“My ambition didn’t grow out of nowhere. It was planted in me by a community that nurtured me.”
– Dr Michael Eric Dyson, Professor of Sociology
Since I started at MacIntyre in August, I’ve been involved in coordinating a number of steering groups focused on Person Centred Planning and co-production. One thing that seems to keep coming up in our conversations is, how do we help people we support to be ambitious for themselves? How do we help people to try out new things and explore their hopes and dreams? How do we help people to “learn new things that are important to them”?
Sometimes, as staff, we may not feel too ambitious for ourselves. We might have young children or elderly parents to care for, and so our dream might just be to go on holiday and have a rest! We might feel very happy with our lives and enjoy our daily routine, and peace and quiet. Ambitions do not have to be big dreams like climbing a mountain or running a marathon – they should be person-centred, like everything else we do.
So how do we, as staff, empower people to fulfil their hopes and dreams? There is lots of literature in the business sector about fostering ambition, which we may be able to learn from. Here are some suggested key principles.
1. Believe that anything is possible
We might dream of taking up a new hobby, being able to take the bus independently, going on holiday, working in a shop, losing weight or making new friends. Dreams are important: just as Martin Luther King’s “I have a dream” speech motivated people in the US Civil Rights movement to take action, our dreams can help us believe that we too can change things in our own lives. At Ceely Road in Aylesbury, a person we support was petrified of flying and her family told staff that, once, a plane had to turn back because the lady could not cope with the flight. However, with a very facilitative staff team, this person is now able to take flights to visit family who live overseas – just one example of how people can surprise themselves and us with what they are able to achieve.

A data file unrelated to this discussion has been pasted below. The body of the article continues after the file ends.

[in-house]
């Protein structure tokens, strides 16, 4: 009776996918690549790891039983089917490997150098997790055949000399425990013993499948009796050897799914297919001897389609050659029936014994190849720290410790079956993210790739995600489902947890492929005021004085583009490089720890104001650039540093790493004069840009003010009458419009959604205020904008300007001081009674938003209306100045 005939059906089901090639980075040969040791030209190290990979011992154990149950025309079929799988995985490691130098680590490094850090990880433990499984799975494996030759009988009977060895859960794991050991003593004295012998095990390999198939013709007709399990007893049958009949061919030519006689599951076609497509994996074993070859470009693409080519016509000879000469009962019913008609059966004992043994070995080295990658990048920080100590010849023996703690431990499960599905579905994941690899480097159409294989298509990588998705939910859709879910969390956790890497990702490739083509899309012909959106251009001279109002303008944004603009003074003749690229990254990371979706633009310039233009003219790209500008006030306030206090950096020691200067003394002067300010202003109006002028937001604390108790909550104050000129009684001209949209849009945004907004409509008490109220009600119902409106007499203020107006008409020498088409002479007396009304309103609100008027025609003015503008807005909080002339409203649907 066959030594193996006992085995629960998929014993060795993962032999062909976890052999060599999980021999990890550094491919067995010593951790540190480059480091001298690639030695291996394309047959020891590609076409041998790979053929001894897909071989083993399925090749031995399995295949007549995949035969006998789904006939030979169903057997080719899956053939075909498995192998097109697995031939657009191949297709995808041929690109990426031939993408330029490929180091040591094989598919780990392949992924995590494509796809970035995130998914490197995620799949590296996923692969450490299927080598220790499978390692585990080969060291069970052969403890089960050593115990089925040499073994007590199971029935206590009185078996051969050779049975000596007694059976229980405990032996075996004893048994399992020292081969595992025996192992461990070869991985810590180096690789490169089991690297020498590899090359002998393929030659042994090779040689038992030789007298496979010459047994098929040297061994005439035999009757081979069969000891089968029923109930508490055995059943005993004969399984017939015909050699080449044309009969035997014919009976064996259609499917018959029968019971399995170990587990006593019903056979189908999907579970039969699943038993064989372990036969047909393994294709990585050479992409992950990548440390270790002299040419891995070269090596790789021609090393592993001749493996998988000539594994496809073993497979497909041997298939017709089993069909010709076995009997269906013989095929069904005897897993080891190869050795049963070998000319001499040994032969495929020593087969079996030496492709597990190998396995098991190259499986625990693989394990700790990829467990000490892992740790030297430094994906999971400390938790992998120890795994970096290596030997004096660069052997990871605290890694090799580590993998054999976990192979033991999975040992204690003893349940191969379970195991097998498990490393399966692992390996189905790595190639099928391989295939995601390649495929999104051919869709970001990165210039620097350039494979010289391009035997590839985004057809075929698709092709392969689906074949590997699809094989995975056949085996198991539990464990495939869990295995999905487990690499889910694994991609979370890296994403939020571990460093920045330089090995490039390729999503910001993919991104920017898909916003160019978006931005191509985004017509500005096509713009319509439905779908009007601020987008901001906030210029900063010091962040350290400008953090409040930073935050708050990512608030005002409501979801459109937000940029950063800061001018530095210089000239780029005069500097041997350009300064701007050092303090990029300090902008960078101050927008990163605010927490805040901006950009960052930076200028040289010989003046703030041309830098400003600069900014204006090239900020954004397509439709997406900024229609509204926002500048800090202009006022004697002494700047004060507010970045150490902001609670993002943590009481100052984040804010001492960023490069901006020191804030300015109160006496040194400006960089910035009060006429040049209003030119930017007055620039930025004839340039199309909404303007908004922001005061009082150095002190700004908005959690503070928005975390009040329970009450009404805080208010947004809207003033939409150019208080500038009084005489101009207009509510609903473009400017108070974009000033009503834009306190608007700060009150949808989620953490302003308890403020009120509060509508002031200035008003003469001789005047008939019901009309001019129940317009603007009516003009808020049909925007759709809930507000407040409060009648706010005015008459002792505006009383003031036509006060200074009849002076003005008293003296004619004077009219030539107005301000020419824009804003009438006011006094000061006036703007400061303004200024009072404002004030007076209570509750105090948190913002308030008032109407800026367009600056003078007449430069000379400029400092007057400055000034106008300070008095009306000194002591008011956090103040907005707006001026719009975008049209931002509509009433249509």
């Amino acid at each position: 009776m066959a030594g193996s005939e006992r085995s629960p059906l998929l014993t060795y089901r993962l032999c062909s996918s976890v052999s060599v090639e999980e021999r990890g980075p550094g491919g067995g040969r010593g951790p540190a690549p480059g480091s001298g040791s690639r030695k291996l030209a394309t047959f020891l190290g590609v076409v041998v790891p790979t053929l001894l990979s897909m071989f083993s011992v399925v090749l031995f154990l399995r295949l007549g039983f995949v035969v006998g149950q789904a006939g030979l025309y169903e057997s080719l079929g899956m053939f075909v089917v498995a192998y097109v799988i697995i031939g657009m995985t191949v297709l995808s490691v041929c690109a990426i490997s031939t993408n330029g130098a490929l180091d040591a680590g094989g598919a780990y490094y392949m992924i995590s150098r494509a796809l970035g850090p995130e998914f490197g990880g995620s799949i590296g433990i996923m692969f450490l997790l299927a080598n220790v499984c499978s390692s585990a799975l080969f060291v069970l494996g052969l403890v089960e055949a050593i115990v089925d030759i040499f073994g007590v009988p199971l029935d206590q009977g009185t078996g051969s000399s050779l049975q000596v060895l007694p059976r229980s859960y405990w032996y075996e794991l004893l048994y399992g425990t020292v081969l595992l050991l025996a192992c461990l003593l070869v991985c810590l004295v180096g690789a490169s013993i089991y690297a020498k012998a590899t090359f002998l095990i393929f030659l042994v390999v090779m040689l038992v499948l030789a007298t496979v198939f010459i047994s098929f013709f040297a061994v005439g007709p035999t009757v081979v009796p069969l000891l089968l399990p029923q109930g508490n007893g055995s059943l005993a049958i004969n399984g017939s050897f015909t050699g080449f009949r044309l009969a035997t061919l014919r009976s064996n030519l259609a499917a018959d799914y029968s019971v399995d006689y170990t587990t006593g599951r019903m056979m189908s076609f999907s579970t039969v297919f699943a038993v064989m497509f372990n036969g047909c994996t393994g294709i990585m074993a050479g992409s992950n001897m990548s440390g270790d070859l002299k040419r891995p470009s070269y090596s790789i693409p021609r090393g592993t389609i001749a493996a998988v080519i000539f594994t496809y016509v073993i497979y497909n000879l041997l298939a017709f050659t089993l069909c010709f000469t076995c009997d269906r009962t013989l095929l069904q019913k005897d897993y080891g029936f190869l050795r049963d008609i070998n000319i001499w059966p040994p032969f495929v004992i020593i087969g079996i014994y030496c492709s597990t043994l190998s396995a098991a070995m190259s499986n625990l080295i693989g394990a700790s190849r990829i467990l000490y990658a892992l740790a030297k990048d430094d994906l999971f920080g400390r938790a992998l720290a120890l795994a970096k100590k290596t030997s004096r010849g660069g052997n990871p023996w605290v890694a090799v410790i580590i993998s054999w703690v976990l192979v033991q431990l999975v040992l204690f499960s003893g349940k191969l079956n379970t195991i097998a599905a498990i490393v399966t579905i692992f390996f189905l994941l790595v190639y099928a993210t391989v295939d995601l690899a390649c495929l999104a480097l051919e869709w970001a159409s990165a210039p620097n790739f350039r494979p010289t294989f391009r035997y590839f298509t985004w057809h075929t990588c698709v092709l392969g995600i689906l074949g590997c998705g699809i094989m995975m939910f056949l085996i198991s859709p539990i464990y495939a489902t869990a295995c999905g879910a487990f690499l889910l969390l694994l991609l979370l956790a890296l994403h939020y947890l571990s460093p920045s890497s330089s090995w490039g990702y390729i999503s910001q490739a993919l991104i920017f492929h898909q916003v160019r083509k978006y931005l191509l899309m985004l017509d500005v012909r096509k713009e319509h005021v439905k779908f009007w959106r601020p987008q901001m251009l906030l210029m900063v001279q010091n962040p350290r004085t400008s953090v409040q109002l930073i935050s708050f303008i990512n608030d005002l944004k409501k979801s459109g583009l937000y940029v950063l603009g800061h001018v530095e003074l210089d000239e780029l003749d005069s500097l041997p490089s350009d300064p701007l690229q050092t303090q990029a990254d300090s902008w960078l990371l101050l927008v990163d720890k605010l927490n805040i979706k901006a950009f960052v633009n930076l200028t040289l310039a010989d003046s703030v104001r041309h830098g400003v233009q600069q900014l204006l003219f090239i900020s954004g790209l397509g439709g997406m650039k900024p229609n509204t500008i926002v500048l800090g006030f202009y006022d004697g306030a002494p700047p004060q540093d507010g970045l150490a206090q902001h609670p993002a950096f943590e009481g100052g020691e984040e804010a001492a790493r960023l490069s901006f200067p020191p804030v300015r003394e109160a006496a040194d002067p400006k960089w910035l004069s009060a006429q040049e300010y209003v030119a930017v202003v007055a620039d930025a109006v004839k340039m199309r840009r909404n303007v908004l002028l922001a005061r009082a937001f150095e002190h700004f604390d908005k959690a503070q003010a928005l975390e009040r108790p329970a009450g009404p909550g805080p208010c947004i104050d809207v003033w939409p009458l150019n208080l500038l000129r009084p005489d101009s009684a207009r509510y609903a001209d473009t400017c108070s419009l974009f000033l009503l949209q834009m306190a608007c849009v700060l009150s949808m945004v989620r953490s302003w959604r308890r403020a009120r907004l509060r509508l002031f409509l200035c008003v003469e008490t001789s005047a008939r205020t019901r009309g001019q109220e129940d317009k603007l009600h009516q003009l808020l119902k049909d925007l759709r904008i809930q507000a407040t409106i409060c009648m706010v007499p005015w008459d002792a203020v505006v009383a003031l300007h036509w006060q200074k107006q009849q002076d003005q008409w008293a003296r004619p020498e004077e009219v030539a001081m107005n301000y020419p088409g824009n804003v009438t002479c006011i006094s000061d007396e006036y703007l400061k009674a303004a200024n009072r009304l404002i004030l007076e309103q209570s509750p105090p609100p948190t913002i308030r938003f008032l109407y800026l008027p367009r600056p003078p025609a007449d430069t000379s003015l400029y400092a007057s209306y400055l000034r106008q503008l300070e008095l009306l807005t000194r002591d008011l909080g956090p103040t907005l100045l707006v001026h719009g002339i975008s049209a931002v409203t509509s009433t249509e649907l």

2. Create a realistic plan
Have you reviewed the person centred plans for the people you support recently? Have they taken up any new activities in the past few months or years? How long have they been going to their clubs and do they still enjoy them? Use your next person centred review to think ambitiously for the people you support – how could they be stretched and challenged (as OFSTED would say) to try something new or different that is still realistic for them to achieve?
3. Focus on the positive things that the person might gain
“That’s all very well, but what about all these risk assessments that we have to complete!” Of course, new activities have to be planned for and the potential risks considered. However, we all take risks in our daily lives – how many of us would get into a car if we thought too closely about the risk of dying (1 in 6700, according to the Harvard School of Public Health)? Perhaps we should empower the adults we support to take a few, calculated risks themselves every so often? Try to focus on the benefits for the person, rather than let very unlikely risks put you off from trying out what might be possible.